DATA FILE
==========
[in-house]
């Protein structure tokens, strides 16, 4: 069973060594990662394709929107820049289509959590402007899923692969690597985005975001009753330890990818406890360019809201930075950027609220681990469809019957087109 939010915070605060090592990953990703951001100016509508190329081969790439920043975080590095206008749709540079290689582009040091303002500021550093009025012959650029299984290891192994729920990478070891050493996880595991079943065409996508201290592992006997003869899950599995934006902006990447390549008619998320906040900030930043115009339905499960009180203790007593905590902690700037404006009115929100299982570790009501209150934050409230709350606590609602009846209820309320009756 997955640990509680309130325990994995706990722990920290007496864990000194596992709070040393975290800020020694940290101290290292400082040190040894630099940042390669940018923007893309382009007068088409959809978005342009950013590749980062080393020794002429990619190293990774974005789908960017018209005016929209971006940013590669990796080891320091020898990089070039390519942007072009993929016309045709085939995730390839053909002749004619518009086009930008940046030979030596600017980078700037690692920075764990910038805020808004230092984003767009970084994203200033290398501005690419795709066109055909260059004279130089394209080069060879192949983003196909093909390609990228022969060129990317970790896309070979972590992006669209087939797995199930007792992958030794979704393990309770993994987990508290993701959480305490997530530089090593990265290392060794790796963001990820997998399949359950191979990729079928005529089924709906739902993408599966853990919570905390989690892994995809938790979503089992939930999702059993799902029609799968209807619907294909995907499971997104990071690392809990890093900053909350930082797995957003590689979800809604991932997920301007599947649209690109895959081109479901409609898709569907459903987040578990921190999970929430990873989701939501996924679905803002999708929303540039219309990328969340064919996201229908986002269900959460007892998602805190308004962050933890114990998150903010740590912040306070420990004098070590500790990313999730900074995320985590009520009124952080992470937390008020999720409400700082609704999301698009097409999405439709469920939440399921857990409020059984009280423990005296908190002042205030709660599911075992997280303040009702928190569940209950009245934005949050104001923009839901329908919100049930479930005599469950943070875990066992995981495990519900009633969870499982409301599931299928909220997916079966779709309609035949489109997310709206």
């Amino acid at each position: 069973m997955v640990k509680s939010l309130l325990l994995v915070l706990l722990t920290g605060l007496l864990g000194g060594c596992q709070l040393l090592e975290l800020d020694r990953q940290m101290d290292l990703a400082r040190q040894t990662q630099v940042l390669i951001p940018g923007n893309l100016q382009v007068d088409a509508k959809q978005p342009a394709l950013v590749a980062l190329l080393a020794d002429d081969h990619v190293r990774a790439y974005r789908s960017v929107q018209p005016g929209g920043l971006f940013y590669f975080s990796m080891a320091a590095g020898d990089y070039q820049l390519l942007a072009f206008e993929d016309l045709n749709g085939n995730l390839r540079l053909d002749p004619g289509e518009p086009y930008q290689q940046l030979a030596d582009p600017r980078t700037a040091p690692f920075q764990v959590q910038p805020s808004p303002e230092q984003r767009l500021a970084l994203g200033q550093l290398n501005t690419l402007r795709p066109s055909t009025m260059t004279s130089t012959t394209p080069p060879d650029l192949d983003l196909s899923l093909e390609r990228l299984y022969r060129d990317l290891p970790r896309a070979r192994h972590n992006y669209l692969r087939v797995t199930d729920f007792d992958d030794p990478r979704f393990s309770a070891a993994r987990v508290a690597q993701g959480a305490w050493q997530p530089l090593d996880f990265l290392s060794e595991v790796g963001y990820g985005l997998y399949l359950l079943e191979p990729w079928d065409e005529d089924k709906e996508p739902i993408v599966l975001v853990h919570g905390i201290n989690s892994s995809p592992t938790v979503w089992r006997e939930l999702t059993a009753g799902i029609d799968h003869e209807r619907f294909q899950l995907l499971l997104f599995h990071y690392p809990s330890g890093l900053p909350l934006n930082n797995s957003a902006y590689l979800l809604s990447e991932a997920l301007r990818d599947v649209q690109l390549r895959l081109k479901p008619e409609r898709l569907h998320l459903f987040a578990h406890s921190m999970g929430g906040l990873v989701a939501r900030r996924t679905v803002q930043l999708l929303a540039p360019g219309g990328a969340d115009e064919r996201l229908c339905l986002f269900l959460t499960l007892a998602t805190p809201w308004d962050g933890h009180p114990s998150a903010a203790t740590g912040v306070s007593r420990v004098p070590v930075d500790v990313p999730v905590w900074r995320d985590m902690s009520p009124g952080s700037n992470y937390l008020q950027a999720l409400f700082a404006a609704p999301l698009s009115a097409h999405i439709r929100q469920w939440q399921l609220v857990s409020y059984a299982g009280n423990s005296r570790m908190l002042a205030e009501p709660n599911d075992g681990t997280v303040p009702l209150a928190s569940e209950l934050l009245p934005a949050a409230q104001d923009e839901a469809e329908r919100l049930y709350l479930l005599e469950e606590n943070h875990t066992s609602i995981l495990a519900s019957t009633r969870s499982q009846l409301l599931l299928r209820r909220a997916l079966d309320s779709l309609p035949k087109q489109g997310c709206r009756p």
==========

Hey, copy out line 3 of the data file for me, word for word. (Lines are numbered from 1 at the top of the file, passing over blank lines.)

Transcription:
């Amino acid at each position: 069973m997955v640990k509680s939010l309130l325990l994995v915070l706990l722990t920290g605060l007496l864990g000194g060594c596992q709070l040393l090592e975290l800020d020694r990953q940290m101290d290292l990703a400082r040190q040894t990662q630099v940042l390669i951001p940018g923007n893309l100016q382009v007068d088409a509508k959809q978005p342009a394709l950013v590749a980062l190329l080393a020794d002429d081969h990619v190293r990774a790439y974005r789908s960017v929107q018209p005016g929209g920043l971006f940013y590669f975080s990796m080891a320091a590095g020898d990089y070039q820049l390519l942007a072009f206008e993929d016309l045709n749709g085939n995730l390839r540079l053909d002749p004619g289509e518009p086009y930008q290689q940046l030979a030596d582009p600017r980078t700037a040091p690692f920075q764990v959590q910038p805020s808004p303002e230092q984003r767009l500021a970084l994203g200033q550093l290398n501005t690419l402007r795709p066109s055909t009025m260059t004279s130089t012959t394209p080069p060879d650029l192949d983003l196909s899923l093909e390609r990228l299984y022969r060129d990317l290891p970790r896309a070979r192994h972590n992006y669209l692969r087939v797995t199930d729920f007792d992958d030794p990478r979704f393990s309770a070891a993994r987990v508290a690597q993701g959480a305490w050493q997530p530089l090593d996880f990265l290392s060794e595991v790796g963001y990820g985005l997998y399949l359950l079943e191979p990729w079928d065409e005529d089924k709906e996508p739902i993408v599966l975001v853990h919570g905390i201290n989690s892994s995809p592992t938790v979503w089992r006997e939930l999702t059993a009753g799902i029609d799968h003869e209807r619907f294909q899950l995907l499971l997104f599995h990071y690392p809990s330890g890093l900053p909350l934006n930082n797995s957003a902006y590689l979800l809604s990447e991932a997920l301007r990818d599947v649209q690109l390549r895959l081109k479901p008619e409609r898709l569907h998320l459903f987040a578990h406890s921190m999970g929430g906040l990873v989701a939501r900030r996924t679905v803002q930043l999708l929303a540039p360019g219309g990328a969340d115009e064919r996201l229908c339905l986002f269900l959460t499960l007892a998602t805190p809201w308004d962050g933890h009180p114990s998150a903010a203790t740590g912040v306070s007593r420990v004098p070590v930075d500790v990313p999730v905590w900074r995320d985590m902690s009520p009124g952080s700037n992470y937390l008020q950027a999720l409400f700082a404006a609704p999301l698009s009115a097409h999405i439709r929100q469920w939440q399921l609220v857990s409020y059984a299982g009280n423990s005296r570790m908190l002042a205030e009501p709660n599911d075992g681990t997280v303040p009702l209150a928190s569940e209950l934050l009245p934005a949050a409230q104001d923009e839901a469809e329908r919100l049930y709350l479930l005599e469950e606590n943070h875990t066992s609602i995981l495990a519900s019957t009633r969870s499982q009846l409301l599931l299928r209820r909220a997916l079966d309320s779709l309609p035949k087109q489109g997310c709206r009756p």